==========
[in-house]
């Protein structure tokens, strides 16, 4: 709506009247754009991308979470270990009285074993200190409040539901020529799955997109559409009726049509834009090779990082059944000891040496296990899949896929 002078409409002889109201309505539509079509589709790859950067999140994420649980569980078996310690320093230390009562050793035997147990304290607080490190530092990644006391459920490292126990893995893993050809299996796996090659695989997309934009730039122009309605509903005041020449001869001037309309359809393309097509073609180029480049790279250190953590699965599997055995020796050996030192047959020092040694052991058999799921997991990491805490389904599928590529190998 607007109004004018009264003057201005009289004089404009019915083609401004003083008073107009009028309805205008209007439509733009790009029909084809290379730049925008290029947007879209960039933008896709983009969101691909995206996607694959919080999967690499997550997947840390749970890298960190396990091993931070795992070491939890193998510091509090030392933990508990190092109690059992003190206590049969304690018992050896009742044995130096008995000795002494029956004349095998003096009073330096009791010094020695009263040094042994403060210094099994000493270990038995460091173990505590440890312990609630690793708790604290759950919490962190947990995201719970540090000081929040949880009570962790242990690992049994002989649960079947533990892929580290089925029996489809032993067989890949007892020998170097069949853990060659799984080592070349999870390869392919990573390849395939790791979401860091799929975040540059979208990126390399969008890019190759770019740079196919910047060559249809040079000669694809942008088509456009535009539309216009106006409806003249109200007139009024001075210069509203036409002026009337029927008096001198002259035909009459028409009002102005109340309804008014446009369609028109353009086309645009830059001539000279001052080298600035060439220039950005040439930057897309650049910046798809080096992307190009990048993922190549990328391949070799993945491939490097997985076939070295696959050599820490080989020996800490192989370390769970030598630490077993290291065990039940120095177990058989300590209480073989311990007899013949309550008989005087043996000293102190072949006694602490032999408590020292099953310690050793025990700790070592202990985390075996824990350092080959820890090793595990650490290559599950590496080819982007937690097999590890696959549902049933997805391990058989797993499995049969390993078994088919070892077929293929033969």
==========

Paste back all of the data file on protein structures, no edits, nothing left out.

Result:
[in-house]
């Protein structure tokens, strides 16, 4: 709506009247754009991308979470270990009285074993200190409040539901020529799955997109559409009726049509834009090779990082059944000891040496296990899949896929 002078409409002889109201309505539509079509589709790859950067999140994420649980569980078996310690320093230390009562050793035997147990304290607080490190530092990644006391459920490292126990893995893993050809299996796996090659695989997309934009730039122009309605509903005041020449001869001037309309359809393309097509073609180029480049790279250190953590699965599997055995020796050996030192047959020092040694052991058999799921997991990491805490389904599928590529190998 607007109004004018009264003057201005009289004089404009019915083609401004003083008073107009009028309805205008209007439509733009790009029909084809290379730049925008290029947007879209960039933008896709983009969101691909995206996607694959919080999967690499997550997947840390749970890298960190396990091993931070795992070491939890193998510091509090030392933990508990190092109690059992003190206590049969304690018992050896009742044995130096008995000795002494029956004349095998003096009073330096009791010094020695009263040094042994403060210094099994000493270990038995460091173990505590440890312990609630690793708790604290759950919490962190947990995201719970540090000081929040949880009570962790242990690992049994002989649960079947533990892929580290089925029996489809032993067989890949007892020998170097069949853990060659799984080592070349999870390869392919990573390849395939790791979401860091799929975040540059979208990126390399969008890019190759770019740079196919910047060559249809040079000669694809942008088509456009535009539309216009106006409806003249109200007139009024001075210069509203036409002026009337029927008096001198002259035909009459028409009002102005109340309804008014446009369609028109353009086309645009830059001539000279001052080298600035060439220039950005040439930057897309650049910046798809080096992307190009990048993922190549990328391949070799993945491939490097997985076939070295696959050599820490080989020996800490192989370390769970030598630490077993290291065990039940120095177990058989300590209480073989311990007899013949309550008989005087043996000293102190072949006694602490032999408590020292099953310690050793025990700790070592202990985390075996824990350092080959820890090793595990650490290559599950590496080819982007937690097999590890696959549902049933997805391990058989797993499995049969390993078994088919070892077929293929033969």